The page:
Club super fan and Cowboys.com.au contributor Kate Cornish speaks to 21-year-old outside back Jordan Lipp about coming back from two shoulder reconstructions, moving from Toowoomba and signing with the team he supported as a kid.
Young Cowboy, Jordan Lipp, may only be 21-years-old, but he has already endured his fair share of setbacks as a young footballer.
The Toowoomba junior believes these setbacks have allowed him to view his career through a different lens, made him more motivated and reminded him to be grateful for every opportunity that comes his way.
No athlete has the same journey on their path to glory, and for Lipp his journey has had moments of both pain and disappointment, but it has also taught him important life-skills like resilience, determination and self-belief. While these are lessons that many athletes will not learn until later in their careers, Lipp has found a way to use the misfortune of back-to-back shoulder reconstructions to his advantage, and says he has come a long way from his first shoulder surgery in 2019.
“I had just finished my first rehabilitation, and then in my very first game back I did my other shoulder. That was really tough, but it was just something I had to go through. I look at it now like a stepping-stone. Both my shoulders are fixed now, and I am ready to go.”
Lipp freely admits that his second shoulder surgery and rehab was rough, especially knowing what was ahead of and he confesses there were times when he questioned if it was all worth it.
“My second shoulder was definitely the hardest. During the first one it was all new to me and I was not sure what to expect, whereas with the second one I knew exactly what I had to do and how long the process was to get back. The second one there were times where I did stop to think, is this worth chasing?”
Lipp credits his family and his close friends as a constant support for him while he was working hard at rehab, during the times he was doing it tough. When he found out that the Cowboys were interested, it was the final motivation he needed to get through his gruelling second round of rehabilitation.
“When it actually got serious, I thought okay, I have this opportunity to move to Townsville, it’s 16 hours away from my friends and family and I don’t know anyone up there, but I looked at it as another challenge. The ultimate goal is to get an NRL contract, and walking in and out of training and seeing the NRL boys, that is where you want to be, and it gives the drive to put the extra effort in.”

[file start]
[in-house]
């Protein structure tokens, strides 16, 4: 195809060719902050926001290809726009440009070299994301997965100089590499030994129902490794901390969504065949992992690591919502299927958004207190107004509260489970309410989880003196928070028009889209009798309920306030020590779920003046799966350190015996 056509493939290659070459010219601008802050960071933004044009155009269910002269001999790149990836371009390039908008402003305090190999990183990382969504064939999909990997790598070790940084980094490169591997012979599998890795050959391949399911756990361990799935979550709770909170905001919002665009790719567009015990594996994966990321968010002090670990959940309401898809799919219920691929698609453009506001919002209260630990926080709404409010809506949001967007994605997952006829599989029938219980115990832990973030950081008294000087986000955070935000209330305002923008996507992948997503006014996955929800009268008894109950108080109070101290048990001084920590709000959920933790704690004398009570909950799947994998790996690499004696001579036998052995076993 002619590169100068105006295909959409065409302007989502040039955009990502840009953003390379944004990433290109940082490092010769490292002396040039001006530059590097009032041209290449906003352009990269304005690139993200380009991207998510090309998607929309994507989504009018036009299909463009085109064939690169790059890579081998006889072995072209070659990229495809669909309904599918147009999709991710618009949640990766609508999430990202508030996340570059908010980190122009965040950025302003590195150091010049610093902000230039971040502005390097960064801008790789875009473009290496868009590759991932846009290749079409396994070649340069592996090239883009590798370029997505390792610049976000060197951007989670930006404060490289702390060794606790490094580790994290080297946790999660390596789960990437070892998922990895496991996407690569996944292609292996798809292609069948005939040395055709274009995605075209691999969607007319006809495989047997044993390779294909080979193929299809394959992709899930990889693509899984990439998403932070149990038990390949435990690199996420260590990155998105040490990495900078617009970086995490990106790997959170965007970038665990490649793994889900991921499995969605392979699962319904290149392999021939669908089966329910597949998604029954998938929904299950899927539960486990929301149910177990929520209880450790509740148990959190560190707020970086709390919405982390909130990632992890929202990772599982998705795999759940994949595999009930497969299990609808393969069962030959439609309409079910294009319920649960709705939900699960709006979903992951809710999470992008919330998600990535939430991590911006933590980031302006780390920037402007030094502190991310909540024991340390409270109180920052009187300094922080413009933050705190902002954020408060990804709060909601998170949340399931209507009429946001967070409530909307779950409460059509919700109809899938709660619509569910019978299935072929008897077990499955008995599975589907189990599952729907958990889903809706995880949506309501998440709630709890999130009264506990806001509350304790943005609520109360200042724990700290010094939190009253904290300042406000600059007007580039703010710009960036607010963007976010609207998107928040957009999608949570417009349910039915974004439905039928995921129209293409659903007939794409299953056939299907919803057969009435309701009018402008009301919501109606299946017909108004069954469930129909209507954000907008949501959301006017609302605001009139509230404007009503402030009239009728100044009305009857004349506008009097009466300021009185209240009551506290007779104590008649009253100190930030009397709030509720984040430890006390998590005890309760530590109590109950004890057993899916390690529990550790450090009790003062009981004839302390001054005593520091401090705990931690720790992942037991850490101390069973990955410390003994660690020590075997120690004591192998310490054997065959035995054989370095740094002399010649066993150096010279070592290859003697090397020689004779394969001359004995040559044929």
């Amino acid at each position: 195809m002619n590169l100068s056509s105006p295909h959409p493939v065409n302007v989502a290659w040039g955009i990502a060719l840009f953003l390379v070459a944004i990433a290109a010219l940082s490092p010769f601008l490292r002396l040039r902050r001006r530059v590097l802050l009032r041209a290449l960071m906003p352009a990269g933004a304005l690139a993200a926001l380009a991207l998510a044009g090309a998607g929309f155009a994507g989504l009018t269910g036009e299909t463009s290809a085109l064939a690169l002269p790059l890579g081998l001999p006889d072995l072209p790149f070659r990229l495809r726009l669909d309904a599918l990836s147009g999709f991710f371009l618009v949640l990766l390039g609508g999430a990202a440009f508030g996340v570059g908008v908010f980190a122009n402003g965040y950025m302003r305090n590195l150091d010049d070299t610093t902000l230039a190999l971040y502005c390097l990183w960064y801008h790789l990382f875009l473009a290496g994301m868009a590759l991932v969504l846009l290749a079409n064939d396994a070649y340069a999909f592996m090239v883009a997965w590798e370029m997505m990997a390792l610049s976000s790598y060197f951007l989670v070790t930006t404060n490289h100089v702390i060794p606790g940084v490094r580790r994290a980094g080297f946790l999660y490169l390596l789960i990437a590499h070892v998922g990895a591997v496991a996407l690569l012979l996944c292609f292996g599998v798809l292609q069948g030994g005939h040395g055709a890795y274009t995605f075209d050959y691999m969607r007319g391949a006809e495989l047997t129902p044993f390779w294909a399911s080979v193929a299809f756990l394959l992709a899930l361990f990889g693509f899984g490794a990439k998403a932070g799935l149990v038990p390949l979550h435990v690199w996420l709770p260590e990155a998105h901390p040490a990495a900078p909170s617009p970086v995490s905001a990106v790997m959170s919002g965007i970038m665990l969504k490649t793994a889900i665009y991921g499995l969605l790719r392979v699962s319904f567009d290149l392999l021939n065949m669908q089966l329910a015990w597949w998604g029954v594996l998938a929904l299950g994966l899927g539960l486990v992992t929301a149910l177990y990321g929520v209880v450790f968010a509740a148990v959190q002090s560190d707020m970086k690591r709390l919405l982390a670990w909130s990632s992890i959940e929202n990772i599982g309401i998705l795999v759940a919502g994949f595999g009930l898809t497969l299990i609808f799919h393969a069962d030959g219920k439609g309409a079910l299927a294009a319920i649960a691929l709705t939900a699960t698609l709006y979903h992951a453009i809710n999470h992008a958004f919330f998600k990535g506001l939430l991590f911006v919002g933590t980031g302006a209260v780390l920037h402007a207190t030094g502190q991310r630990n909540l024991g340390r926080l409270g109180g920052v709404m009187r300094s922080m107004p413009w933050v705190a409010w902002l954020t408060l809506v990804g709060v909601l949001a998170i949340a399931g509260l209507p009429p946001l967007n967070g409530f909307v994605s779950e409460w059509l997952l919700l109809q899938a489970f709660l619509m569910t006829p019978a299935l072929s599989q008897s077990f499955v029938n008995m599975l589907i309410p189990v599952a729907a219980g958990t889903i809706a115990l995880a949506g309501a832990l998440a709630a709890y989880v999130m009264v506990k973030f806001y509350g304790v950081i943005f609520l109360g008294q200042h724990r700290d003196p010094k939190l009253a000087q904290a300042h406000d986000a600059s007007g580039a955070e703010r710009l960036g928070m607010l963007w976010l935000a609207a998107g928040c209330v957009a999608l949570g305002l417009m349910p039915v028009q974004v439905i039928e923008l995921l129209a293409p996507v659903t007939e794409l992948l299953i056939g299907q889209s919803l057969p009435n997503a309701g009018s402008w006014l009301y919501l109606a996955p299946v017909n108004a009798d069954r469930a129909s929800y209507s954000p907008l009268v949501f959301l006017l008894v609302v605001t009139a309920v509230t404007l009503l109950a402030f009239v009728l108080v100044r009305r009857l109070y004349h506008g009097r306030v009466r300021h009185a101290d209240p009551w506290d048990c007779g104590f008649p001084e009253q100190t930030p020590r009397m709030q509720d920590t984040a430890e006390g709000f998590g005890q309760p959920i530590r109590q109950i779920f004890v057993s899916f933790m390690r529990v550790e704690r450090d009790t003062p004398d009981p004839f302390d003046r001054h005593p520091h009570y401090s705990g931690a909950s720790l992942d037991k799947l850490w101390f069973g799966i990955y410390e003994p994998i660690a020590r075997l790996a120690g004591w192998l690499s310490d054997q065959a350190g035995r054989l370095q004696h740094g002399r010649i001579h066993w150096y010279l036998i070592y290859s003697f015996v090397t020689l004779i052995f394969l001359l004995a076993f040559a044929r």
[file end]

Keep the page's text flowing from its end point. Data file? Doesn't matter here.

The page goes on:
A true Queenslander, Lipp lived his first few years in a small town in the Western Downs region called Wandoan before moving to Toowoomba at the age of eight. He remembers his early footy days fondly, playing with the South Toowoomba Tigers and says the mateship cultivated through team sport was an important influence on him.
“It is a cliché, but it was about being with your mates. We had a good group who went to school together and who played footy together. I think having those boys around made it really enjoyable. You never felt like you were on your own. You always had a group of mates whether it be at school or at training and it was a lot of fun.”
Lipp says that he has proudly supported the Cowboys his whole life and the enormity of this opportunity is not lost on him. Like any good Cowboys supporter, Lipp says he favourite players growing up were Matty Bowen and Johnathan Thurston.
Not signing with a manager until he was 18, Lipp says it was not until then that he truly believed that he had what it takes to make it in the NRL, and while his goal is fixed on making his NRL debut, he understands that there is a lot of work ahead of him before that can happen. Being fresh in the NRL system, he has so far enjoyed and been challenged by the hard work of pre-season and hopes to be able to play consistent, injury-free football in the Queensland Cup in 2022.
“Supporting the Cowboys my whole life, it is pretty surreal to potentially one day be able to play for them. To be signed by the team that you have always supported it is very special, and while my ultimate goal is to make my debut, there is work to do before I worry about that.”
It is not hard to see why, despite a horror run with injuries, the Cowboys had their eyes firmly on the 21-year-old. Though growing up Lipp played his younger years at halfback, he is a strong and skillful athlete who has found a home in the centres and his highlights package is exciting to watch. At training he has kept a close eye on some of the more experienced players to keep learning and developing his game.
“It is exciting, you walk in and you see guys who have played 200 games and then you see up-and-comers who have only played 10 games. Each person brings their own attribute to the group. I think learning from the likes of Feldty (Kyle Feldt), Peta Hiku and Val Holmes, who is also learning the centre position, and sharing the same information is really great for my growth as a player and as a person. I am learning off class players.”
Lipp has qualities and skills that on paper should stand him in good stead for a shot at an NRL debut, but it is perhaps the attributes that cannot be measured by numbers or shown in the stats that gives him an advantage over his peers - a deep and now engrained self-belief that he can handle anything the rugby league can throw at him. It has already tried to knock him down twice and he is still standing.